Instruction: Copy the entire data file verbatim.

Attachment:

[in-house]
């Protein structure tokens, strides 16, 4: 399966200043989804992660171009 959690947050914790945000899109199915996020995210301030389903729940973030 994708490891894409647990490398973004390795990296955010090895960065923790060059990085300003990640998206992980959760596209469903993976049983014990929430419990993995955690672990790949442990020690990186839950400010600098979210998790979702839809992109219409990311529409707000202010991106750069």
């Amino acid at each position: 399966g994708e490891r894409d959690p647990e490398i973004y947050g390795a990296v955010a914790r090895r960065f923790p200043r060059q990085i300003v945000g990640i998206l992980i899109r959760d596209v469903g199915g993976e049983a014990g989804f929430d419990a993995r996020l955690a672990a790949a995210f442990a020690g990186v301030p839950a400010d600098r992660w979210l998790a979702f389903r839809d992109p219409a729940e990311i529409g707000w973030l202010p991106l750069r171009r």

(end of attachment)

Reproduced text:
[in-house]
């Protein structure tokens, strides 16, 4: 399966200043989804992660171009 959690947050914790945000899109199915996020995210301030389903729940973030 994708490891894409647990490398973004390795990296955010090895960065923790060059990085300003990640998206992980959760596209469903993976049983014990929430419990993995955690672990790949442990020690990186839950400010600098979210998790979702839809992109219409990311529409707000202010991106750069």
């Amino acid at each position: 399966g994708e490891r894409d959690p647990e490398i973004y947050g390795a990296v955010a914790r090895r960065f923790p200043r060059q990085i300003v945000g990640i998206l992980i899109r959760d596209v469903g199915g993976e049983a014990g989804f929430d419990a993995r996020l955690a672990a790949a995210f442990a020690g990186v301030p839950a400010d600098r992660w979210l998790a979702f389903r839809d992109p219409a729940e990311i529409g707000w973030l202010p991106l750069r171009r």